The average gnoll bears a strong resemblance to the hyena (they often keep hyenas as pets). Naturally, most people are weary of a creature who shares similarities with a ravenous scavenger of the wild. And in most cases, they are right to be scared. Gnolls have made an effort to cast themselves as creatures to be feared. The pack structure in most of their clans lends itself to brutality and aggression. But over the past hundred years, gnolls have begun to do something that scares the elite more than brutality: they’re organizing.

There are many rumors to the origins of gnoll, but little fact. Some say they are the leftovers of the ancient rakshasa armies. Others say they are the escaped test subjects of evil druids. But even the gnolls have no answer (or interest, for that matter) in their beginnings. Gnoll culture is centered around the pack, and the pack is here and now. In fact, gnoll culture could be considered atheist (one popular gnoll myth is that they killed their god), and they only pay lip service to the Dark Six.

While mercenary and bandit work were a mainstay of the gnoll economy, that changed with the birth of the nation of Droaam. Most gnoll tribes in Khorvaire stayed away from civilized areas before the Last War, tending to raid rural communities or stay on grasslands. The largest concentration was around the savannahs of what was then southern central Breland, called “Znir” by the local tribes (an explicitly aggressive gnoll word for “Ours”). Brelish troops would keep the disorganized and squabbling tribes isolated to the region with little effort, and they were considered trivial by most military leaders. But when the Daughters of Sora Kell came down the slopes of Byeshk Mountains, they looked at the gnolls in a different light.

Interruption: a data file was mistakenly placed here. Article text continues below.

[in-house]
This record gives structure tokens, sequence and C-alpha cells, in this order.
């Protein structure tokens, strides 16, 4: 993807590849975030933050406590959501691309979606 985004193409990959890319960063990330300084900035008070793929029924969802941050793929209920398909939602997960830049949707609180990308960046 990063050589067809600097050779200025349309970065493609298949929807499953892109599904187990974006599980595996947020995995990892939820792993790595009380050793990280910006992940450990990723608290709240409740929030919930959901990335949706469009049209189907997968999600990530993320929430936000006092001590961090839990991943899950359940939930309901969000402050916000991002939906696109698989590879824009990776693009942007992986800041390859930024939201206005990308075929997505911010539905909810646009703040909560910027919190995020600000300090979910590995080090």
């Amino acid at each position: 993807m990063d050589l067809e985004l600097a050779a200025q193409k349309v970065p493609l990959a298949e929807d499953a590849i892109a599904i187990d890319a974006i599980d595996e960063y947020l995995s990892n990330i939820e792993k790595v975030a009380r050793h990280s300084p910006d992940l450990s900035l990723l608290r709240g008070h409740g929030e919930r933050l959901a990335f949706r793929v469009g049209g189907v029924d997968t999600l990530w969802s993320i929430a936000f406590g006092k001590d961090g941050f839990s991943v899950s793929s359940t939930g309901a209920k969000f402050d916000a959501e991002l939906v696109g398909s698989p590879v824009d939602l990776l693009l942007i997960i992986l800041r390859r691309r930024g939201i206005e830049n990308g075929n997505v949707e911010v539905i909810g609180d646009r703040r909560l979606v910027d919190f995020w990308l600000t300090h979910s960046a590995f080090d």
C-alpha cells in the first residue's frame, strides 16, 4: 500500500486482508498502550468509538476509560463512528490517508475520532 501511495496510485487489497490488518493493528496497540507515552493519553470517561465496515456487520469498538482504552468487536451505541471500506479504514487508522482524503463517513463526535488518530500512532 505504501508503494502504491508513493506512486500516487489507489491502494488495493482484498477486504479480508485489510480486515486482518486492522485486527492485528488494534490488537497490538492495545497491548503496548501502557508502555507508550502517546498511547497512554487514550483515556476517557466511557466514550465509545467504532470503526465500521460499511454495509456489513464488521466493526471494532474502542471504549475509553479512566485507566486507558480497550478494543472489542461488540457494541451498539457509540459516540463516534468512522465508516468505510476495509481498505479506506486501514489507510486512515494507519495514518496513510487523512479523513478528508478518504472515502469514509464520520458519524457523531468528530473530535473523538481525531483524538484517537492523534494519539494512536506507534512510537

Foot soldiers are an essential part of any army, and the Sisters needed a substantial force to back up the heavy artillery (medusas, trolls, oni, etc.) they had assembled. Goblins were common to the area, but the Sisters knew from experience that goblins were only truly loyal to one thing: themselves. Gnolls could be reckless on an individual basis, but with a strong alpha leader, they would follow orders and stay loyal. So they approached the three most powerful clan chiefs, promptly killed the two they deemed unworthy, and demanded loyalty from the remaining. With their backing, Kerkek the Bloody returned to the tribes and described the Sisters’ offer: in return for their loyalty, they would hold power as the neutral policing force of the new nation of Droaam, and the foot soldiers against invasion if necessary. After a few days of bloodshed, Kerkek’s faction was victorious, and they named themselves after the deal: the Znir Pact.

Today, gnoll culture has grown around this Pact, insisting neutrality in all matters but the Sisters’ law, making them unpopular with the powerful in Droaam, but very popular with the marginal parts of the new society.